The North Carolina Technology Association (NC TECH) recently held their second annual Diversity + Inclusion in Tech Summit. While last year’s event focused on discussing the importance of diversity and inclusion in the workplace, this year's Summit took it a step further by bringing leaders in tech together to explore what they can do to make diversity, equity and inclusion a part of the technology culture within their workplace and communities.

During a breakout session, RPG’s president, Bob Osmond, moderated a discussion panel that explored the importance of execution and accountability when implementing DEI strategies within the workplace. This conversation also featured Oracle’s Jeff Stovall, Pendo’s Jennifer Rettig, ChannelAdvisor’s Thom Solomon, and Lenovo’s Shantell Thomas. Below are three major takeaways from the discussion.

Establishing Goals

The first step in measuring the long-term success of DEI programs is establishing a starting point for the company. Even companies that already have a DEI program in place should reevaluate their strategy and company so that leaders can see where progress has been made, and identify gaps and areas of improvement. It is helpful if individual employees make an effort to evaluate their own actions and how they contribute to the culture of their workplace. Once values and goals have been established (or reestablished), leaders are responsible for moving them to the center of conversations within the company and providing guidance on where employees can start taking action.


One of the core foundations to executing DEI strategies is having strong leadership within the company. Because of their position, executive leaders are responsible for starting and maintaining the path of DEI strategies and setting the tone around the goals and values that need to be prioritized. For there to be an actual shift around the company’s culture, leaders especially are required to be the glue that holds the company’s principles and members together. When working to implement a DEI program, there are going to be many conversations regarding race, gender, sexuality, disabilities, political or religious beliefs, and many other topics that need to be addressed. Often, organizations avoid these topics because they make people uncomfortable, so it is important to have leaders in place who are willing to initiate and navigate these tough conversations, and provide a safe space for members to speak openly about these issues. For some companies, it may be necessary to collaborate with organizations focused on DEI or to hire individuals specifically focused on crafting and delivering DEI programs.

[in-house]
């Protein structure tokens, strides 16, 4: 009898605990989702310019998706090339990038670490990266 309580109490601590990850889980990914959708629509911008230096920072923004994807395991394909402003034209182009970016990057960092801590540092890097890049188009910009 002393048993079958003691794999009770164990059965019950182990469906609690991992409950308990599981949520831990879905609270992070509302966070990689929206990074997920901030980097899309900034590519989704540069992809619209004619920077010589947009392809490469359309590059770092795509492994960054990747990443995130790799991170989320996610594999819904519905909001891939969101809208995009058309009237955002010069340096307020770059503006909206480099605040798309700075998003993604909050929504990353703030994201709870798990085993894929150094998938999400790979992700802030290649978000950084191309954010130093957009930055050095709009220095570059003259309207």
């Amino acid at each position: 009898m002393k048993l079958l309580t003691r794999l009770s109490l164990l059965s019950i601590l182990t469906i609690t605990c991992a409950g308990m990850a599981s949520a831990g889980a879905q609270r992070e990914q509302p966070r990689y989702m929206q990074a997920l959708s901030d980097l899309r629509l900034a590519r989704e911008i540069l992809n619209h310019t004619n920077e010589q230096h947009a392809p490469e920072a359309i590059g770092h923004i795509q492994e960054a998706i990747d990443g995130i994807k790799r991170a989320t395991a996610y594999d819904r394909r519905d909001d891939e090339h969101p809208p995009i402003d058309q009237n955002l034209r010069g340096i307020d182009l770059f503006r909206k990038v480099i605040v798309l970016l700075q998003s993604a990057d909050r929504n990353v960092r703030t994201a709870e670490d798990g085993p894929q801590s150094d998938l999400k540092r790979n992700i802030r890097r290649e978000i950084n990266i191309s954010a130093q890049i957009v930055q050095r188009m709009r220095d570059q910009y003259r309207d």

For DEI efforts to reach their full potential within a company, they must be implemented at all levels. Starting from the leaders all the way to the interns, every employee should know and understand their company’s views on diversity, equity, and inclusion. For this to happen, there must be transparent communication about the expectations leaders have for their employees.

The Bottom Line

There have been many ideas shared and strategies executed by companies in an effort to solve issues surrounding diversity, equity and inclusion. However, for employees to actually experience and feel positive change, organizations must work to incorporate DEI into the company’s identity. Strong leadership and accountability are key. Leaders must demonstrate commitment to the company’s values and take proactive, consistent steps to support the program. Everyone at every level has to be committed to being better people to their co-workers and willing to hold each other accountable for creating a diverse, equitable and inclusive workplace.

Watch the full “How is Tech Doing? Measuring the Success of D+I” webinar here.

About the Author

Helen Oyeniyi

Helen is an agency marketing intern based in Texas. She provides teams with daily scans on relevant news, account research, and assists with content development.